Do your best. Don’t turn into a hack, as certain authors I used to admire seem to have done. I’ve given up entirely on one of them because he justifies it by saying he has to churn out a novel every three months to make a living at it. I haven’t peeked into his bank account, but I view this claim with a jaundiced eye. This guy is a bestseller in his genre and I have a hard time believing that that means he’s struggling with his finances. My last straw came when he wrote a very mediocre book as part of a series, then proceeded to use up a quarter of the novel’s length with a long, complaining author’s note. I don’t care how sick your horses got and how much time that took away from your writing. That’s part of life. Deal with it.

Sorry. Guess I digressed there. You’ll notice I do that from time to time.

I’m sure we’d all like to write something that would endure like Homer’s or Shakespeare’s works have done. It would be nice to think that people will still be reading and enjoying my work five hundred years or more from now (although I have yet to meet anybody outside of an NPR interview who truly claims to have liked The Odyssey and The Iliad). Heck, if I could have Mark Twain’s enduring appeal, I think I’d be happy. Well, if I was still around a hundred years after my death, that is. Small caveat there.

We can’t all be Mark Twain, though. Or Shakespeare. All we can do is our best. And if it doesn’t always measure up to our personal standards, that’s life.

The hard part is in deciding what to do with the subpar stuff. I mean, sure, the basic idea, when all else fails, is to view them as learning experiences. Never throw the ms away so that you’ve got it to look at from time to time. You might call the file “Object Lesson Number 1” or something like that, just to remind yourself.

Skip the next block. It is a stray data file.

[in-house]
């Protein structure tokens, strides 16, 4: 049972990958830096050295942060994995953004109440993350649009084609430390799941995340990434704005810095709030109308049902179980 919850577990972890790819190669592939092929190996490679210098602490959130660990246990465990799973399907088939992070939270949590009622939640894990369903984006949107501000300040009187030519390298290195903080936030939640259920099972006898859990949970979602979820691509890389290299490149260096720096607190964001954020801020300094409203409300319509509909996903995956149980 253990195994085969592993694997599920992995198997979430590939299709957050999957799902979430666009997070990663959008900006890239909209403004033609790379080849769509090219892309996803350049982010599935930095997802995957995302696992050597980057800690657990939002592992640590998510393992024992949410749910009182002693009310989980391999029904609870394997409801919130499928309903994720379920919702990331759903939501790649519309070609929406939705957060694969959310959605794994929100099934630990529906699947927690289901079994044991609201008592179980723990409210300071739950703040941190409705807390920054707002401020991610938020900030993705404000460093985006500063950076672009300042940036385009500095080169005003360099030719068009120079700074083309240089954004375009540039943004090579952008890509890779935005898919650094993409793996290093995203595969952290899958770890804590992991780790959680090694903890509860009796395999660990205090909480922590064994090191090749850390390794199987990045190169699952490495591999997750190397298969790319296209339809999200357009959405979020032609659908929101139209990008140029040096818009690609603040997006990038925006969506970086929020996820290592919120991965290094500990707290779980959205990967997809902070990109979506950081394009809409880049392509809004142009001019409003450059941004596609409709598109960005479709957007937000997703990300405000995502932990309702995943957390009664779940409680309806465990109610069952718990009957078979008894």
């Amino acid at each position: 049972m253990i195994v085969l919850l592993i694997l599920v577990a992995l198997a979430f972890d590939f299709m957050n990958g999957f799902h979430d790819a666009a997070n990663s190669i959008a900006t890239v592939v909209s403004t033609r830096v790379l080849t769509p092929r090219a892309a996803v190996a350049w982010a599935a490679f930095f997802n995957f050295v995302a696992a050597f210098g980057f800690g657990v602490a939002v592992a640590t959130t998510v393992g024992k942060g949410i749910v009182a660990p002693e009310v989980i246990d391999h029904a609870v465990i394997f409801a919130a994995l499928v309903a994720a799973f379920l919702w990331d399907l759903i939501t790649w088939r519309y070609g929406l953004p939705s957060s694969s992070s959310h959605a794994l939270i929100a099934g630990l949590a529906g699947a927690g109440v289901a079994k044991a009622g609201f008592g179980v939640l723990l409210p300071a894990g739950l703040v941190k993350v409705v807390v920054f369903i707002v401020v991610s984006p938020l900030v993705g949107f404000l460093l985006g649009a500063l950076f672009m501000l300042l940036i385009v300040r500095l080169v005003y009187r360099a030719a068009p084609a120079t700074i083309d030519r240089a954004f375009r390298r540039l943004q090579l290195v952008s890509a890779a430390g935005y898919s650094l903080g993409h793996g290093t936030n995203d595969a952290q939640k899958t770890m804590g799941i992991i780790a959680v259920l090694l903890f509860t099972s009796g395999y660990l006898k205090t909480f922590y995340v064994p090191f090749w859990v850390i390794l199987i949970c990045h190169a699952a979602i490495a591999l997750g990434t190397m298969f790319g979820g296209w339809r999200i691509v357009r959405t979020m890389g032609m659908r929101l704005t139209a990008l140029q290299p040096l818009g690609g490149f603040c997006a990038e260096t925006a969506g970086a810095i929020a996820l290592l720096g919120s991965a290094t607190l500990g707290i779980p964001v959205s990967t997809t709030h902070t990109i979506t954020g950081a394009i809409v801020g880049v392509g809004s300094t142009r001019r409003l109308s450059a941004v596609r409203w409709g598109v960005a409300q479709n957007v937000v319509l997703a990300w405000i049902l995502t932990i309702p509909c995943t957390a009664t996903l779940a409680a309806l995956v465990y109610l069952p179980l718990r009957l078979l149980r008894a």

On the other hand, what if everyone who reads it likes it? I’ve not had any negative feedback on my urban fantasy. I’ve been told it’s a good story and I should market it. I think it’s basically a good story, though I don’t care for some of the ways I wrote it. And as for marketing it, how the heck could I make it stand out now? The market’s saturated with the things, and while I think mine’s okay, it’s not a standout, by any means. Realistically, the chances of it getting picked up aren’t that good. Maybe if I’d had the courage to try and sell it when I wrote it six or seven years ago, I would have stood a better chance. That was just as urban fantasies were starting to take off.

Of course, if I’d done that, I might not have ventured into crime.

So what do I do with my story? The latest solution I’ve come up with is, rewrite it the way I’d like to see it, then maybe try to sell it under a pseudonym. In a year or so. Maybe. And that’s a big maybe. I think people would like it, and I’d still like to pursue the larger story it’s something of a prequel to.

But not right now. Right now, I gotta get Steve and Eddie across the country, and they have to stay alive long enough for one of them to (possibly) kill the other one. And then go to Rio.

What would you do with something like that? What will you do with that ms that’s been gathering dust (even if it is just e-dust), that you don’t think really measures up? Will you let it see the light of day, let someone else read it and give their opinion? Or will you let them give their opinion and then ignore it?

It’s a tough decision. And the hardest part is not being too hard on yourself.

Later,

Gil

2 Comments

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2 responses to “Shooting For The Moon

  1. I think I said it was a piece of crap and it would never see the light of day, lol. But come on, a squeal is never as good as the original. Except in Saw, the sequel was better than the first one. But I’ve gotten better with that! I am quite happy with what I’m working on now and I actually have a sequel (oh noes!) in the thought process as well a another story idea that could branch out into a series, but those two on are on the back burner for now.

    • I agree that, as a general rule, sequels aren’t as good. Having said that, All The Same is still a good story and I don’t think you should view it quite so harshly. Also, as an aside, I went back and watch There Will Be Blood all the way through. It’s like this two-hour joke with a hilarious punchline. Nuff said LOL